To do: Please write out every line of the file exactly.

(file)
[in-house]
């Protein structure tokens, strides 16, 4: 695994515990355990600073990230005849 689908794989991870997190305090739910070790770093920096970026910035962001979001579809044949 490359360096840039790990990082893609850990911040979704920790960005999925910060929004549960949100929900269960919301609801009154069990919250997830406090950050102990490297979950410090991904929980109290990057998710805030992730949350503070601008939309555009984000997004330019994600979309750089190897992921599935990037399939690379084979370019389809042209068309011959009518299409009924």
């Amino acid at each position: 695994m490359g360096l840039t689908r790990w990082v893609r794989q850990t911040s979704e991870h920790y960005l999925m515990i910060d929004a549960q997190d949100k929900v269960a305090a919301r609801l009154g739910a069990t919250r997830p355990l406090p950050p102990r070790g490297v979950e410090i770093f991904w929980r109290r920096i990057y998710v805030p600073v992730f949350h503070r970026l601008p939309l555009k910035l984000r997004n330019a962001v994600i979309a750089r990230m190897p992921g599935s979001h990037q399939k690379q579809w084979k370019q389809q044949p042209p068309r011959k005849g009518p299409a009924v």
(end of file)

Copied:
[in-house]
């Protein structure tokens, strides 16, 4: 695994515990355990600073990230005849 689908794989991870997190305090739910070790770093920096970026910035962001979001579809044949 490359360096840039790990990082893609850990911040979704920790960005999925910060929004549960949100929900269960919301609801009154069990919250997830406090950050102990490297979950410090991904929980109290990057998710805030992730949350503070601008939309555009984000997004330019994600979309750089190897992921599935990037399939690379084979370019389809042209068309011959009518299409009924």
């Amino acid at each position: 695994m490359g360096l840039t689908r790990w990082v893609r794989q850990t911040s979704e991870h920790y960005l999925m515990i910060d929004a549960q997190d949100k929900v269960a305090a919301r609801l009154g739910a069990t919250r997830p355990l406090p950050p102990r070790g490297v979950e410090i770093f991904w929980r109290r920096i990057y998710v805030p600073v992730f949350h503070r970026l601008p939309l555009k910035l984000r997004n330019a962001v994600i979309a750089r990230m190897p992921g599935s979001h990037q399939k690379q579809w084979k370019q389809q044949p042209p068309r011959k005849g009518p299409a009924v």